It is at this point that the faith healers step in, in the form of marriage counselors, ministers, priests, or rabbis, moralistic psychiatrists, doctors, lawyers, parents, and friends. Most of the discussion centers on how to keep the marriage together, rather than on finding out if the marriage should be kept together—that is, if the benefits of the relationship seem to outweigh its disadvantages, if the disadvantages could be lessened at relatively little detriment to either person, and if the two people really want to stay together. But usually the faith healers pull social institutions into it, using them to make the guilty feel even guiltier: the church, the law, marriage, and motherhood; or else the abstract values that are being violated: duty, maturity, obligation, responsibility. These are accompanied by the ancient admonitions: Think of the Children, Life Alone Is Lonely, Your Poor Mother, A Good Man Is Hard to Find, Where Will the Money Come From?, and so forth, like a list of song titles. Now, of course, all of these things are important, but who is not aware of them to begin with? They are confusing because they obliterate the already fuzzy line between violation of conscience and the psychiatric false guilt, along with some appeals to expediency.
What may do some good, during this period, for a number of people is psychoanalysis, by a qualified analyst, not by a friendly lay therapist who tells the patient all his problems. Analysis is an objective, nonjudging, minute dissection of the patient's emotions. Analysis is a very optimistic business, because it assumes the best for the human being: it takes for granted that we all have the equipment to be happy and control our own destinies; it dignifies our standards; and it manages to humble us and make us feel unique at the same time. The faith healer shakes his finger and says, "Naughty, naughty, you haven't worked out your marriage''; the analyst is willing to grant that you might have had good reason for not working on it. The faith healer, by treating us as a parent would do, keeps us children; the analyst makes us grow up. In an age when the traditional values seem to shift and change and become meaningless before our eyes, our only salvation is in ourselves and the things that we have found, usually the hard way, to be right. It is no easy job to find them. Some people were born knowing themselves, and some people learn by living, but a lot of us are not that strong, and we need some help.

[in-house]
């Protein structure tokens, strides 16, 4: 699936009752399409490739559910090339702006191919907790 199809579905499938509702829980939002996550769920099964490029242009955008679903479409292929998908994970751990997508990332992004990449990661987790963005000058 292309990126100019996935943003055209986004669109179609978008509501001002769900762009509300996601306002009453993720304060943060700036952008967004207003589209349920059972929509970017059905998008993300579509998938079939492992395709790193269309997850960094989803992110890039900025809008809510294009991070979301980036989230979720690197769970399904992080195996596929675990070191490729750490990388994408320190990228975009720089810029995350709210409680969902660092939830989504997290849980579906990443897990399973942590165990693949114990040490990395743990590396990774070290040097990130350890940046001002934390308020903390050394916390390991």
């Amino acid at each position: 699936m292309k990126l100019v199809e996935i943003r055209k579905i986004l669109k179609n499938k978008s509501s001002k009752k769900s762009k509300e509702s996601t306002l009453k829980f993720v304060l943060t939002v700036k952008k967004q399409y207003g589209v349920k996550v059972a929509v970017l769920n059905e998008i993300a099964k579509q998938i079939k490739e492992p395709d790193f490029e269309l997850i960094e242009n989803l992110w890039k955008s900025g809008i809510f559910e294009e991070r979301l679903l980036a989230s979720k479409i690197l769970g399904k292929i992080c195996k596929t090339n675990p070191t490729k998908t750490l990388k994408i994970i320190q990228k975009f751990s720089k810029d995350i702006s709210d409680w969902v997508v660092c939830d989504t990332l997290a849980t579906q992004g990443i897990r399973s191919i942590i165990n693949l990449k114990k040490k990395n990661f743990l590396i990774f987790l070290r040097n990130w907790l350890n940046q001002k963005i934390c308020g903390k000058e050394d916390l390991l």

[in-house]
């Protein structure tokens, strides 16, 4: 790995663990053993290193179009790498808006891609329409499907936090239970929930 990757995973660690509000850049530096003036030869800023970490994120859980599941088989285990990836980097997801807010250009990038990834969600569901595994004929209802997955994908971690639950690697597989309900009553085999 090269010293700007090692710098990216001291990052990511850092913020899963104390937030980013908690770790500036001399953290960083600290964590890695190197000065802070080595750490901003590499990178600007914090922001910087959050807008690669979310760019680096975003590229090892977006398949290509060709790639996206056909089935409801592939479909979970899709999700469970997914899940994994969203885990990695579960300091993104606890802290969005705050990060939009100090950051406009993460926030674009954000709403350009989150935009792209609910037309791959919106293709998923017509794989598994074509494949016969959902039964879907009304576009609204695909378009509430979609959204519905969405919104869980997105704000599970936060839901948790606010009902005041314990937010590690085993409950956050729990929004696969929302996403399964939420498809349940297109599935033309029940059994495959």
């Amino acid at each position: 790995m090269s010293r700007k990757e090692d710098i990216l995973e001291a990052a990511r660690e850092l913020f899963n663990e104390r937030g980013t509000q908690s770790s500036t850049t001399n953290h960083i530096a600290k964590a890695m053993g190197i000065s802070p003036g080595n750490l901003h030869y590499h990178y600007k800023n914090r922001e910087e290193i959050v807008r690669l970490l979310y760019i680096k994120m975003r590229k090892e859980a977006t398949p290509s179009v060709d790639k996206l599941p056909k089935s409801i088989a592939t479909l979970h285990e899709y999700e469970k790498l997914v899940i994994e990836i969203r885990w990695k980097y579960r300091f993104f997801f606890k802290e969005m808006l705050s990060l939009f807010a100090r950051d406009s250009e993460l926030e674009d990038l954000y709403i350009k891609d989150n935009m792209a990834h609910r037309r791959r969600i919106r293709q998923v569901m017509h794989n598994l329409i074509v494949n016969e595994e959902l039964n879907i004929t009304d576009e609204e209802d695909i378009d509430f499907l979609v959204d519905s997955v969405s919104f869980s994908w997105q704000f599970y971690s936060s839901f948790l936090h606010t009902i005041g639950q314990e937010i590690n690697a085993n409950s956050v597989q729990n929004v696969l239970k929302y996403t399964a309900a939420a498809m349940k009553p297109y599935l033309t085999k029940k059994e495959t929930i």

To be happily married requires a maturity that most of us do not have; marriage proves difficult, sooner or later, and particularly when entered upon immaturely. To be happily married two people must like each other, which means accepting each other as they are and knowing in what ways to leave each other alone. Most of the unhappy marriages which hang on and on, undermining the potential of two human beings, are based on weakness and fear, pity, obligation, sadism, guilt, all of which are things that beset both people in one way or another and make for distrust and dislike. These are the saddest marriages of all, sadder than the ones that end in divorce. The partners are mutually destructive. Such people cannot resist wanting to own each other, use each other as acquisitions, while deceiving themselves about their real motives. The fear of seeing the truth is one reason why so many people resist analysis. As Mary McCarthy puts it, "What passes for love in our competitive society is frequently envy ... we cannot, in the end, possess anything that is not ourselves. The vivacity, money, respectability, talent which we hope to add to ourselves by marriage are, we discover to our surprise, unassimilable to our very natures. There is nothing we can do with them but destroy them, deaden the vivacity, spend the money, tarnish the respectability, maim the talent, and when we have finished this work of destruction we may even get angry—the wife of the poet may upbraid him because he no longer writes poems, or the dull husband of the gay girl may reproach her for her woodenness in company."
While this silent, deadly battle is going on, togetherness is cultivated at the price of somebody's integrity. How often do we hear married couples say "We think —" when actually only one of them thinks and the other agrees out of self-defense? Such marriages stay together at the cost of partial or complete self-deception. The self-deception is a natural human reflex, to keep the horrors under cover, but there is a safety limit on it.